In another police interrogation, Camb was quoted as saying that the body, upon hitting the water surface “made a helluva splash,” thus revealing his cruel, indifferent attitude toward Gibson. In the first police interview aboard the Durban Castle, Camb expressed wonder at the service bells having been pushed. “I cannot offer any explanation as to how the bells came to be rung as I most definitely did not touch them myself.” He admitted lying to the Captain about being in the actress’ cabin, stating he had decided to tell the truth later. “I realised,” Camb admitted, “that I was definitely incriminated by the witness Steer.”
Officers and crew aboard Durban Castle in the 1950s.
On 29th March, 1948, Camb was tried for murdering Gay Gibson before Justice Hilbery at the Winchester Asizzes, prosecuted by G.D. Roberts and defended by J.D. Casswell. His defence was a feeble one. He had already admitted shoving the body of Gay Gibson through a porthole for a lonely burial at sea. Camb undoubtedly and mistakenly thought that by getting rid of the body, he would be getting rid of the evidence of his crime, and that conviction was not possible without the presence of a body.
This, of course, was not the case; the previous murder-without-a-body case in England was that of Thomas Joseph Davidson who was convicted of drowning his 8-year-old son in 1934 and who had been sent to prison for life for the murder. In 1949, John George Haigh – The Acid Bath Murderer – was convicted despite his belief that no jury could find him guilty because he had dissolved his victims in sulphuric acid.
But there was evidence against Camb. The scratch marks on his arms had been examined by the ship’s physician, Dr. Griffiths, after Captain Patey had ordered the steward to submit to a medical examination. Griffiths testified that he found these marks on Camb’s shoulders and wrists and these scratches, in his opinion, had been made by a woman defending herself, not by someone undergoing some sort of seizure. Stains on the pillow in the cabin were examined by Dr. Donald Teare, a well-known pathologist and he testified that these were bloodstains. The blood was Type O. Since Camb’s blood was Type A, it could be assumed that this was blood from Gay Gibson’s body, not Camb’s. Dr. Teare stated that these stains, along with emissions of urine could be expected from one who had been strangled to death, emissions that would not stem from someone having a heart attack. Ironically, Dr. Frederick Hocking, a defense witness, reported that, indeed, urine stains had been found on the sheets of Gay Gibson’s bed.
South African Cricket Team returning to Capetown from the UK aboard the Durban Castle in 1948 – a year after the scandalous shipboard murder.
Camb was caught in a number of untruths. He insisted that the actress had been wearing only a flimsy yellow nightgown with no undergarments when she lured him into her room. Yet Gay Gibson’s black pajamas which she was known to have packed and taken with her on the sea voyage, were missing and it was concluded that she had been wearing these when Camb pushed her through the porthole which further suggested that she had not invited the steward to have sex with her.
The prosecution insisted that Camb had invented the story of being invited into the cabin; that he arrived at the actress’ door under the pretext of delivering a drink to her and once she opened her door he forced his way inside and tried to rape her. She had fought back furiously, scratching his arms and wrists and he strangled her. Somehow, during the struggle, Gibson had managed to press the service buttons and this brought Steer to Cabin 126. By the time he arrived Camb had just finished murdering the actress and pretended that nothing was amiss when he sent away the watchman. Some writers have suggested that the watchman Steer, though he knew that Camb was in the cabin, did not ask to see Gibson, the legitimate occupant, since he was accustomed the steward’s numerous “shipboard romances”.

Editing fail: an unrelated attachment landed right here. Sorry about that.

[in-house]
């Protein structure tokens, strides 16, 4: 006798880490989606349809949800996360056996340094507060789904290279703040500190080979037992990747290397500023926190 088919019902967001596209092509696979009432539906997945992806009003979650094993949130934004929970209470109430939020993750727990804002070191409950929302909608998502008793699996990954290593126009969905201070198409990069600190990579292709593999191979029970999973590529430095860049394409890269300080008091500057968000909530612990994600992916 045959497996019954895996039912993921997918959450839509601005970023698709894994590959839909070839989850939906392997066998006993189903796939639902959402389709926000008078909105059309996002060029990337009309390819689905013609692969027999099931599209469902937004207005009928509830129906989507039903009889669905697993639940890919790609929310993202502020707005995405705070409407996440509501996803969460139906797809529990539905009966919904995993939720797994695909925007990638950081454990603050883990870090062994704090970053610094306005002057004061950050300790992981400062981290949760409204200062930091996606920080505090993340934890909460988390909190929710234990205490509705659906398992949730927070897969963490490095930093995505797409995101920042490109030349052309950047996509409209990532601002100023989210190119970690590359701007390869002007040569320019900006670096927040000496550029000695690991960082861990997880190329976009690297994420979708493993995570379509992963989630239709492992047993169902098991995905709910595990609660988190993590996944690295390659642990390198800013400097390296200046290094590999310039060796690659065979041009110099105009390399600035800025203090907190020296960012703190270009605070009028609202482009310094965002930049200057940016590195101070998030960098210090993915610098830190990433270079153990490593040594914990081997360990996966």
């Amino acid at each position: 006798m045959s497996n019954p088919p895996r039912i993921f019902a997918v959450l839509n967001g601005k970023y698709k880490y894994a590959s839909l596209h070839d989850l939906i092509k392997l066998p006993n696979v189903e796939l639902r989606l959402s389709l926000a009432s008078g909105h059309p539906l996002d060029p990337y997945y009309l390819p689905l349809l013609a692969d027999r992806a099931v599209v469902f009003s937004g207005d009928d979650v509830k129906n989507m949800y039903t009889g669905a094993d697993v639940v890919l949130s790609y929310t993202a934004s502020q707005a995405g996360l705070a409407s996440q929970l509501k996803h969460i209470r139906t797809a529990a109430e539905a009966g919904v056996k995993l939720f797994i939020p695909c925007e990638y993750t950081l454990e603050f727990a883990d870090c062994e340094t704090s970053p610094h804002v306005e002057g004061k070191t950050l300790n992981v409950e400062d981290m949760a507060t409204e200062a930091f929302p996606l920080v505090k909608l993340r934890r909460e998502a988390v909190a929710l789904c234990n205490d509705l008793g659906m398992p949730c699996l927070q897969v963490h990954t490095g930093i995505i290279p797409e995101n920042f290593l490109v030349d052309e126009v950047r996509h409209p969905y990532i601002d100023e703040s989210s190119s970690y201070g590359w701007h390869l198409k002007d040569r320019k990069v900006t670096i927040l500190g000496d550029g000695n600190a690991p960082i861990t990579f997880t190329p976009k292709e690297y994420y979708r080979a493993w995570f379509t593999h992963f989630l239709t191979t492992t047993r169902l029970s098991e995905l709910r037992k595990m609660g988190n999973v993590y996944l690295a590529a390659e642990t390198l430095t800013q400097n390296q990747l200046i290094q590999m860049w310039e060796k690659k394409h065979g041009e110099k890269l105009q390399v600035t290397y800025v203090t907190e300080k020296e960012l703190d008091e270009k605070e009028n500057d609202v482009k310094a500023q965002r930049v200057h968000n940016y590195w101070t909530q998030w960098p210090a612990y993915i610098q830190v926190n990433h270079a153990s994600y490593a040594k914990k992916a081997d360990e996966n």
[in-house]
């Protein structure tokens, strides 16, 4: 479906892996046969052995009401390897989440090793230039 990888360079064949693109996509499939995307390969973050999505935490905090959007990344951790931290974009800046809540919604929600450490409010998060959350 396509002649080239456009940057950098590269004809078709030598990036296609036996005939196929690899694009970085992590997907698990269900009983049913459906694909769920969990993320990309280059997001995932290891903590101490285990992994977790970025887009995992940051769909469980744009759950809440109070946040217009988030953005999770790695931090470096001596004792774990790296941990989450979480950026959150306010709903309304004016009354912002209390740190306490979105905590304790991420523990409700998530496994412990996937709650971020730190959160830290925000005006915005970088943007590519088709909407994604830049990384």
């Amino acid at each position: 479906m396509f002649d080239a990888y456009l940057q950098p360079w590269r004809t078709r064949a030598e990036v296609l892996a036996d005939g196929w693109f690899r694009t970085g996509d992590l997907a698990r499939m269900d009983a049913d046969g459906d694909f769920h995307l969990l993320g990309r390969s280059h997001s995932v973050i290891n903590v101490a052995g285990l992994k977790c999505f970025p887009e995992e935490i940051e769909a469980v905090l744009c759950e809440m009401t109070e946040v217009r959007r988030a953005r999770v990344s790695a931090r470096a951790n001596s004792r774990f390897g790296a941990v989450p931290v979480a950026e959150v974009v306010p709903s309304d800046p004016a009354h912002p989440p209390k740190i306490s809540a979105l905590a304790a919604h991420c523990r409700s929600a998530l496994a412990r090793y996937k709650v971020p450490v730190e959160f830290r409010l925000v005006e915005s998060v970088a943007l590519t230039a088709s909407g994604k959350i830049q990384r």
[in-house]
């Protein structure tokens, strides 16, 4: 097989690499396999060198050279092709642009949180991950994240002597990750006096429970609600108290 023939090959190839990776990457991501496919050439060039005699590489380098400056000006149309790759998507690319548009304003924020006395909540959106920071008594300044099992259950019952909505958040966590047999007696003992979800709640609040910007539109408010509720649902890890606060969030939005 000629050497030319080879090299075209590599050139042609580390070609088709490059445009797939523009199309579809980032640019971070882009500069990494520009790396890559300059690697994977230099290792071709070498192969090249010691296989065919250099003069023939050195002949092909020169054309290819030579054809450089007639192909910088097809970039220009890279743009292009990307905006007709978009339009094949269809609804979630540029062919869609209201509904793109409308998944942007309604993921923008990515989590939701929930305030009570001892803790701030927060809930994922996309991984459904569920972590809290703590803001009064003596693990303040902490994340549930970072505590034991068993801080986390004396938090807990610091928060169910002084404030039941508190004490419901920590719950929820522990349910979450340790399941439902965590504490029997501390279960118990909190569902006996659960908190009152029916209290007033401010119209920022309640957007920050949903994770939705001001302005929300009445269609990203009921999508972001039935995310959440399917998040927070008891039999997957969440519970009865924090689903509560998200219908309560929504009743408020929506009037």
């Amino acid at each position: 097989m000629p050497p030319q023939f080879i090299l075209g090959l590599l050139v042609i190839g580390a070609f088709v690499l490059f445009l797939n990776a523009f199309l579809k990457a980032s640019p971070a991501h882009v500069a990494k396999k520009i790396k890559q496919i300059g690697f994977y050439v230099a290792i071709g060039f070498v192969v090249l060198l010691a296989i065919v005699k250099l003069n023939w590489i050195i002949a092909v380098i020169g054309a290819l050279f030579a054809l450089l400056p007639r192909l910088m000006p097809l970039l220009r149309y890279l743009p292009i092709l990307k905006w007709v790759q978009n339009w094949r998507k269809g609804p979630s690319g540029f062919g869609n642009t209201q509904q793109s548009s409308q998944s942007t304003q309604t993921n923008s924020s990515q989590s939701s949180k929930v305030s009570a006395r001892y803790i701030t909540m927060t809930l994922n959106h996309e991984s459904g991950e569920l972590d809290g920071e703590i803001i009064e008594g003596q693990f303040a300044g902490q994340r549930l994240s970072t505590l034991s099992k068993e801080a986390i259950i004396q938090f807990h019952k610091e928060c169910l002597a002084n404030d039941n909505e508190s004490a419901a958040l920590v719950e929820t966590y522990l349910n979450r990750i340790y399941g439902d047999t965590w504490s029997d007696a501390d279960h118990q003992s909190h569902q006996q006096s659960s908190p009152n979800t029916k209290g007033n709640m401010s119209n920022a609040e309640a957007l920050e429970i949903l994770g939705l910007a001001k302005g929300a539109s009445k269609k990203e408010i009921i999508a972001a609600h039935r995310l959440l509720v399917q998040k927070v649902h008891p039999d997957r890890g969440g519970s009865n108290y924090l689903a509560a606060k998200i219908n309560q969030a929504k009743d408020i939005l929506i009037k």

Several people acquainted with Gay Gibson were brought from South Africa to testify for the Defence. Mike Abel, an actor who’d worked with Gay Gibson, swore that she had fainting fits five times in his presence. Henry Gilbert – the actor-producer – and his wife Dr Ina Schoub (who had seen her in her medical capacity) also stated that she suffered from a number of complaints – including Asthma. All three described Gibson as neurotic and sexually-active. The Defence evidently wished to make Camb’s story of accidental death sound more plausible by attacking the dead girl’s moral standards.
Officers aboard the Durban Castle in the 1950s in First Class Dining Room.
The steward’s own admission that he had callously shoved the victim’s body through a porthole worked against him, along with the impressive forensic evidence provided by the prosecution. After four days of trial and following a forty-five-minute deliberation, the jury found Camb Guilty of murdering Gay Gibson. The steward, who had posed like a peacock in the dock, was stunned at the decision. Before sentence was passed by Justice Hilbery, he was asked if he had anything to say. He replied in a quavering voice: “My Lord, at the beginning of this case…I pleaded not guilty. I repeat that statement now. That is all.” He was then sentenced to death. His attorneys filed an appeal and while this was being considered, the House of Commons added an amendment to the new Criminal Justice Bill then before Parliament, one which would abolish capital punishment. The Home Secretary, while this bill was still being debated in the House of Lords (which later rejected it), decided to commute all capital sentences still pending to life terms and Camb was one of the condemned who cheated the hangman due to this briefly-open legal loophole.
Witnesses to the murder.
It was after this commutation that several women came forward to tell how Camb had sexually attacked them on previous voyages of the Durban Castle, two of them claiming they had been raped. Another woman said that she had been attacked on deck by Camb who dragged her into a tool room where she fought desperately as he tried to strip her clothes away. He had lost patience and strangled her. She passed out, she claimed, and when she regained consciousness, she said that Camb was standing over her, grinning.
Camb was paroled in 1959; he changed his name to Clarke and was working as a head waiter in May 1967 when he was convicted of sexually attacking a 13-year-old girl. He was, incredible as it may seem, merely placed on a two-year period of probation. He later went to Scotland where he worked once more as a head waiter in a restaurant. A short time later he was charged with sexual misconduct with three schoolgirls; this time Camb’s parole was revoked and he was returned to prison to serve out a life term.